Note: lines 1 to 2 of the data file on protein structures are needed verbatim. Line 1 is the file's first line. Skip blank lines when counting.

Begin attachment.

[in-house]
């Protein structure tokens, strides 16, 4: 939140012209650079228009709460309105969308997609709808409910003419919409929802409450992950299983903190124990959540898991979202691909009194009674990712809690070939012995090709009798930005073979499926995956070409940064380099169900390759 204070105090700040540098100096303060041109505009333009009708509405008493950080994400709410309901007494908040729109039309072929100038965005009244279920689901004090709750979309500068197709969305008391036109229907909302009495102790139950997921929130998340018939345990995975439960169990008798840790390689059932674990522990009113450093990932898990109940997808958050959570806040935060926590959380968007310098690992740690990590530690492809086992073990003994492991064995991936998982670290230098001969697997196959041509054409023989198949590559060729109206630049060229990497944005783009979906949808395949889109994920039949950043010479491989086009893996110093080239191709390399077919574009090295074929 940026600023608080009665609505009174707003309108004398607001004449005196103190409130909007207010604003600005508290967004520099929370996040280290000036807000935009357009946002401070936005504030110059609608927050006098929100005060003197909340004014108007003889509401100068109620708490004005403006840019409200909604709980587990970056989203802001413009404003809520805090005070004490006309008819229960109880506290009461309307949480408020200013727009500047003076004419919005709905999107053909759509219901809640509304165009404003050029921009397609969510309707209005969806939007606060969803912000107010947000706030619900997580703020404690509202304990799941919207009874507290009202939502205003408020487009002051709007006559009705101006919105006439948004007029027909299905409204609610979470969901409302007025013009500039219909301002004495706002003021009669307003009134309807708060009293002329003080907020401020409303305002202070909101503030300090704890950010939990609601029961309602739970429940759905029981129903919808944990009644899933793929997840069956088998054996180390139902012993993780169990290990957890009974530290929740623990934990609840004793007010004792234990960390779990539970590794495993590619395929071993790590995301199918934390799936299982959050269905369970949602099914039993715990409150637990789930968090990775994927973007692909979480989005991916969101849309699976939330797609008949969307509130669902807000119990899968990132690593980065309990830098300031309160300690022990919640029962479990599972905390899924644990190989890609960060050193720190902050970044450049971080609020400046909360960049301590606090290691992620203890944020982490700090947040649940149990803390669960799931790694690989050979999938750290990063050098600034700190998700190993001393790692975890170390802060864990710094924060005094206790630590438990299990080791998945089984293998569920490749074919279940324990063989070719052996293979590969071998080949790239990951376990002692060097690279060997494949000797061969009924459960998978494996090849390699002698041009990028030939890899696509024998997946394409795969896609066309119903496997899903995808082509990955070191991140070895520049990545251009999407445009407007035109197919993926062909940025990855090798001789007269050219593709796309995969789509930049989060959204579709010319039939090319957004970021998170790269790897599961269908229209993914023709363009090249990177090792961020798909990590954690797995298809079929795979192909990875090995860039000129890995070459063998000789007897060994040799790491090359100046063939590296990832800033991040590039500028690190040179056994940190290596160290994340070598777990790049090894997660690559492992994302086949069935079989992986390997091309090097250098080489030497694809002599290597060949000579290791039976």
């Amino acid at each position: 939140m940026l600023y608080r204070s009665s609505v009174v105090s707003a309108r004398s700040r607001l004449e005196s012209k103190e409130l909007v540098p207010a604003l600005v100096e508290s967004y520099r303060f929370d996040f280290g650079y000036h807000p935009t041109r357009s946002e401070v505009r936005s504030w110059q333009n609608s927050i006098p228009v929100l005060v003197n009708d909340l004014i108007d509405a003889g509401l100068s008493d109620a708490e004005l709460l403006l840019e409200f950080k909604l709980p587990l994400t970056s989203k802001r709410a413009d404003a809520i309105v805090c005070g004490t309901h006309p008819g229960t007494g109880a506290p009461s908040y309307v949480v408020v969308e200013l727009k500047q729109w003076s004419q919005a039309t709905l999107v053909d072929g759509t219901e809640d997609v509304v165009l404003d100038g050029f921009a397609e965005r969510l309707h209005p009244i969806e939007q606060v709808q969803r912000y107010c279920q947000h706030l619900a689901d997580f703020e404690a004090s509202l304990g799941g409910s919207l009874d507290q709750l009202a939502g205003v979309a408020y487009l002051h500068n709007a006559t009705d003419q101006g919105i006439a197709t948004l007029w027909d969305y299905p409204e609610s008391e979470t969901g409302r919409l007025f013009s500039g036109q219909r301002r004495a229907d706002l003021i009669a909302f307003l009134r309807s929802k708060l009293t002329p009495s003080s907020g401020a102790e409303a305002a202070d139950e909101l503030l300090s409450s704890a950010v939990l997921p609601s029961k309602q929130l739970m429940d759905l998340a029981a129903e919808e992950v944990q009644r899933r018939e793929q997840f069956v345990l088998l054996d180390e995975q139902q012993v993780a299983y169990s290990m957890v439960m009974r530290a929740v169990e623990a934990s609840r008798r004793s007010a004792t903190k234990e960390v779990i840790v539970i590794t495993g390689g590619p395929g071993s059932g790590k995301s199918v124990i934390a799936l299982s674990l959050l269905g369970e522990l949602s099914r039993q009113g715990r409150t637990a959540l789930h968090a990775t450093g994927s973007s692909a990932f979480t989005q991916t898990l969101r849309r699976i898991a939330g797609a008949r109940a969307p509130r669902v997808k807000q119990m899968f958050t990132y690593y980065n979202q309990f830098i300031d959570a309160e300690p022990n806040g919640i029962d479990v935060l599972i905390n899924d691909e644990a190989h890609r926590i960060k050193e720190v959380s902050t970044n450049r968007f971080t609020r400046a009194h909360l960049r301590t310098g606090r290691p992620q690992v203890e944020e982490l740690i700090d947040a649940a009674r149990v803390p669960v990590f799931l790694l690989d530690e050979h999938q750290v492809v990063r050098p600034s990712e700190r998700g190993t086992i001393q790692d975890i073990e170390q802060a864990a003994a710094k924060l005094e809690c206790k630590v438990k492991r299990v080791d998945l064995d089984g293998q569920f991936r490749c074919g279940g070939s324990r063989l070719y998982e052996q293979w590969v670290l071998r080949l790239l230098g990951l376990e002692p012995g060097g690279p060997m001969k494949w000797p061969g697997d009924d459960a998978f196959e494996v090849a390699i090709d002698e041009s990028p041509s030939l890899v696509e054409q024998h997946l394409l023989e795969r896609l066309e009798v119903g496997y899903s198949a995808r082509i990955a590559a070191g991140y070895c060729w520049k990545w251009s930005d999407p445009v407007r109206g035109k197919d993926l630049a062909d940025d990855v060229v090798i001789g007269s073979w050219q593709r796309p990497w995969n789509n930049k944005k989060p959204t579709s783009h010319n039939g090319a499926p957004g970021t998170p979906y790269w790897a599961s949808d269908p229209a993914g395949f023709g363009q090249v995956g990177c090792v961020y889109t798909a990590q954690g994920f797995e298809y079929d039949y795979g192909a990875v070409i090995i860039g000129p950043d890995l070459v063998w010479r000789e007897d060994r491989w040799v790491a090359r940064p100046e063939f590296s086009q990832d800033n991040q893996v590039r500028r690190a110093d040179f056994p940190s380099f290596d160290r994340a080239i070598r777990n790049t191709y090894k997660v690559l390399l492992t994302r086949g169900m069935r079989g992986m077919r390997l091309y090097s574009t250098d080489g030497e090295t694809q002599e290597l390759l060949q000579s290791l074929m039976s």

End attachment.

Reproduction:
[in-house]
């Protein structure tokens, strides 16, 4: 939140012209650079228009709460309105969308997609709808409910003419919409929802409450992950299983903190124990959540898991979202691909009194009674990712809690070939012995090709009798930005073979499926995956070409940064380099169900390759 204070105090700040540098100096303060041109505009333009009708509405008493950080994400709410309901007494908040729109039309072929100038965005009244279920689901004090709750979309500068197709969305008391036109229907909302009495102790139950997921929130998340018939345990995975439960169990008798840790390689059932674990522990009113450093990932898990109940997808958050959570806040935060926590959380968007310098690992740690990590530690492809086992073990003994492991064995991936998982670290230098001969697997196959041509054409023989198949590559060729109206630049060229990497944005783009979906949808395949889109994920039949950043010479491989086009893996110093080239191709390399077919574009090295074929 940026600023608080009665609505009174707003309108004398607001004449005196103190409130909007207010604003600005508290967004520099929370996040280290000036807000935009357009946002401070936005504030110059609608927050006098929100005060003197909340004014108007003889509401100068109620708490004005403006840019409200909604709980587990970056989203802001413009404003809520805090005070004490006309008819229960109880506290009461309307949480408020200013727009500047003076004419919005709905999107053909759509219901809640509304165009404003050029921009397609969510309707209005969806939007606060969803912000107010947000706030619900997580703020404690509202304990799941919207009874507290009202939502205003408020487009002051709007006559009705101006919105006439948004007029027909299905409204609610979470969901409302007025013009500039219909301002004495706002003021009669307003009134309807708060009293002329003080907020401020409303305002202070909101503030300090704890950010939990609601029961309602739970429940759905029981129903919808944990009644899933793929997840069956088998054996180390139902012993993780169990290990957890009974530290929740623990934990609840004793007010004792234990960390779990539970590794495993590619395929071993790590995301199918934390799936299982959050269905369970949602099914039993715990409150637990789930968090990775994927973007692909979480989005991916969101849309699976939330797609008949969307509130669902807000119990899968990132690593980065309990830098300031309160300690022990919640029962479990599972905390899924644990190989890609960060050193720190902050970044450049971080609020400046909360960049301590606090290691992620203890944020982490700090947040649940149990803390669960799931790694690989050979999938750290990063050098600034700190998700190993001393790692975890170390802060864990710094924060005094206790630590438990299990080791998945089984293998569920490749074919279940324990063989070719052996293979590969071998080949790239990951376990002692060097690279060997494949000797061969009924459960998978494996090849390699002698041009990028030939890899696509024998997946394409795969896609066309119903496997899903995808082509990955070191991140070895520049990545251009999407445009407007035109197919993926062909940025990855090798001789007269050219593709796309995969789509930049989060959204579709010319039939090319957004970021998170790269790897599961269908229209993914023709363009090249990177090792961020798909990590954690797995298809079929795979192909990875090995860039000129890995070459063998000789007897060994040799790491090359100046063939590296990832800033991040590039500028690190040179056994940190290596160290994340070598777990790049090894997660690559492992994302086949069935079989992986390997091309090097250098080489030497694809002599290597060949000579290791039976």